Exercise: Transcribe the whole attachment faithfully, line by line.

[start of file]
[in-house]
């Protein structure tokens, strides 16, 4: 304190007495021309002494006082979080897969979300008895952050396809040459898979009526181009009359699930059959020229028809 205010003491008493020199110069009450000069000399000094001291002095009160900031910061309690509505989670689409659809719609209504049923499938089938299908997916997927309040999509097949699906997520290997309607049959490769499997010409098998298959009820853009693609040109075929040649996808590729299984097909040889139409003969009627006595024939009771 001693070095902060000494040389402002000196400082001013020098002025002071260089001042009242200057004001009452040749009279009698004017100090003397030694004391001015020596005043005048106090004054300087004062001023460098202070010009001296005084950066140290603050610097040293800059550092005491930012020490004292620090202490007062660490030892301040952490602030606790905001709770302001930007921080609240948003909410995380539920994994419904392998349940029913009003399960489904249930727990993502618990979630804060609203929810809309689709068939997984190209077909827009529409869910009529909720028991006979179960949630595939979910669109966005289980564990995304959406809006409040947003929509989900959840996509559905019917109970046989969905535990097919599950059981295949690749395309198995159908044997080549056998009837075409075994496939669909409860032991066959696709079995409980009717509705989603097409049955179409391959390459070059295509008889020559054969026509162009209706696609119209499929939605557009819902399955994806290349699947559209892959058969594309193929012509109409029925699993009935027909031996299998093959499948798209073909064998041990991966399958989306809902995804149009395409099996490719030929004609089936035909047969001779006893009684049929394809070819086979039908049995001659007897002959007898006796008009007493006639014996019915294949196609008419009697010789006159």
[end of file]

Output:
[in-house]
């Protein structure tokens, strides 16, 4: 304190007495021309002494006082979080897969979300008895952050396809040459898979009526181009009359699930059959020229028809 205010003491008493020199110069009450000069000399000094001291002095009160900031910061309690509505989670689409659809719609209504049923499938089938299908997916997927309040999509097949699906997520290997309607049959490769499997010409098998298959009820853009693609040109075929040649996808590729299984097909040889139409003969009627006595024939009771 001693070095902060000494040389402002000196400082001013020098002025002071260089001042009242200057004001009452040749009279009698004017100090003397030694004391001015020596005043005048106090004054300087004062001023460098202070010009001296005084950066140290603050610097040293800059550092005491930012020490004292620090202490007062660490030892301040952490602030606790905001709770302001930007921080609240948003909410995380539920994994419904392998349940029913009003399960489904249930727990993502618990979630804060609203929810809309689709068939997984190209077909827009529409869910009529909720028991006979179960949630595939979910669109966005289980564990995304959406809006409040947003929509989900959840996509559905019917109970046989969905535990097919599950059981295949690749395309198995159908044997080549056998009837075409075994496939669909409860032991066959696709079995409980009717509705989603097409049955179409391959390459070059295509008889020559054969026509162009209706696609119209499929939605557009819902399955994806290349699947559209892959058969594309193929012509109409029925699993009935027909031996299998093959499948798209073909064998041990991966399958989306809902995804149009395409099996490719030929004609089936035909047969001779006893009684049929394809070819086979039908049995001659007897002959007898006796008009007493006639014996019915294949196609008419009697010789006159």